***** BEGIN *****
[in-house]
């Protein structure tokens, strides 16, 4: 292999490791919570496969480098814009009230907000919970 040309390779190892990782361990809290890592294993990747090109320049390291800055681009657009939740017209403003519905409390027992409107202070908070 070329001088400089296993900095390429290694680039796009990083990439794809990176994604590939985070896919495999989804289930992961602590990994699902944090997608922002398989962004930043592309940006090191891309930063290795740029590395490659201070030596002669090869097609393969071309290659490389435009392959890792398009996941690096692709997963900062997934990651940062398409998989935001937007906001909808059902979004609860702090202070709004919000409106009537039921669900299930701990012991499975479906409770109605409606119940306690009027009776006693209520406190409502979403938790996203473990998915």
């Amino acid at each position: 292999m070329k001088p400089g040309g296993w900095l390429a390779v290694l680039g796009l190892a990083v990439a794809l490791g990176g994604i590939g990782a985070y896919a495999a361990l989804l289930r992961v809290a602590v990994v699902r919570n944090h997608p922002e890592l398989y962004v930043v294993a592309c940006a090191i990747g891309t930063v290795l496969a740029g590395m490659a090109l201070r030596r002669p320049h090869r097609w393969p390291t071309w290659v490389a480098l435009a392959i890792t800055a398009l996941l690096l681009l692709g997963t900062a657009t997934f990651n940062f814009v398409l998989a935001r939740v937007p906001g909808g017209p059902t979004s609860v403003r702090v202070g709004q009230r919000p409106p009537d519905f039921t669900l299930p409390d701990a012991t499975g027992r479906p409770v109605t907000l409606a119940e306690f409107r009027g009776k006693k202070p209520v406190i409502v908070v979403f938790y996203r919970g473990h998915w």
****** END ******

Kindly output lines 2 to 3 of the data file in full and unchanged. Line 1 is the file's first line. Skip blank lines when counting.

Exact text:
């Protein structure tokens, strides 16, 4: 292999490791919570496969480098814009009230907000919970 040309390779190892990782361990809290890592294993990747090109320049390291800055681009657009939740017209403003519905409390027992409107202070908070 070329001088400089296993900095390429290694680039796009990083990439794809990176994604590939985070896919495999989804289930992961602590990994699902944090997608922002398989962004930043592309940006090191891309930063290795740029590395490659201070030596002669090869097609393969071309290659490389435009392959890792398009996941690096692709997963900062997934990651940062398409998989935001937007906001909808059902979004609860702090202070709004919000409106009537039921669900299930701990012991499975479906409770109605409606119940306690009027009776006693209520406190409502979403938790996203473990998915």
């Amino acid at each position: 292999m070329k001088p400089g040309g296993w900095l390429a390779v290694l680039g796009l190892a990083v990439a794809l490791g990176g994604i590939g990782a985070y896919a495999a361990l989804l289930r992961v809290a602590v990994v699902r919570n944090h997608p922002e890592l398989y962004v930043v294993a592309c940006a090191i990747g891309t930063v290795l496969a740029g590395m490659a090109l201070r030596r002669p320049h090869r097609w393969p390291t071309w290659v490389a480098l435009a392959i890792t800055a398009l996941l690096l681009l692709g997963t900062a657009t997934f990651n940062f814009v398409l998989a935001r939740v937007p906001g909808g017209p059902t979004s609860v403003r702090v202070g709004q009230r919000p409106p009537d519905f039921t669900l299930p409390d701990a012991t499975g027992r479906p409770v109605t907000l409606a119940e306690f409107r009027g009776k006693k202070p209520v406190i409502v908070v979403f938790y996203r919970g473990h998915w």